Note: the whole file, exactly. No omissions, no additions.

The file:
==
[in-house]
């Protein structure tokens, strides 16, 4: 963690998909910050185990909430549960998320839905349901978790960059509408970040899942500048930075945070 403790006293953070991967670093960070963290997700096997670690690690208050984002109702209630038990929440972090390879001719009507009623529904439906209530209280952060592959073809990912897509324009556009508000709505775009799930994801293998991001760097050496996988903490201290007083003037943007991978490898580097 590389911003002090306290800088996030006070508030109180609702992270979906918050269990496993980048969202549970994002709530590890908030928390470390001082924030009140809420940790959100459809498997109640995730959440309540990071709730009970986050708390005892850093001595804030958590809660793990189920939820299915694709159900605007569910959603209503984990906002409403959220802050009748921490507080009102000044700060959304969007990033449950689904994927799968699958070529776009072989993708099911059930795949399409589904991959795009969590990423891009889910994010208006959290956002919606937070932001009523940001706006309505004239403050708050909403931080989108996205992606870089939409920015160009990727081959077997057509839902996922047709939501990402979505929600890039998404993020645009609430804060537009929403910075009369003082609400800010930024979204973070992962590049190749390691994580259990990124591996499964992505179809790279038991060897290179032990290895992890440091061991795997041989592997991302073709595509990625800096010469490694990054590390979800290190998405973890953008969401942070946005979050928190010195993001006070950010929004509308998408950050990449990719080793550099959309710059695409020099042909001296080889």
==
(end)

[in-house]
């Protein structure tokens, strides 16, 4: 963690998909910050185990909430549960998320839905349901978790960059509408970040899942500048930075945070 403790006293953070991967670093960070963290997700096997670690690690208050984002109702209630038990929440972090390879001719009507009623529904439906209530209280952060592959073809990912897509324009556009508000709505775009799930994801293998991001760097050496996988903490201290007083003037943007991978490898580097 590389911003002090306290800088996030006070508030109180609702992270979906918050269990496993980048969202549970994002709530590890908030928390470390001082924030009140809420940790959100459809498997109640995730959440309540990071709730009970986050708390005892850093001595804030958590809660793990189920939820299915694709159900605007569910959603209503984990906002409403959220802050009748921490507080009102000044700060959304969007990033449950689904994927799968699958070529776009072989993708099911059930795949399409589904991959795009969590990423891009889910994010208006959290956002919606937070932001009523940001706006309505004239403050708050909403931080989108996205992606870089939409920015160009990727081959077997057509839902996922047709939501990402979505929600890039998404993020645009609430804060537009929403910075009369003082609400800010930024979204973070992962590049190749390691994580259990990124591996499964992505179809790279038991060897290179032990290895992890440091061991795997041989592997991302073709595509990625800096010469490694990054590390979800290190998405973890953008969401942070946005979050928190010195993001006070950010929004509308998408950050990449990719080793550099959309710059695409020099042909001296080889």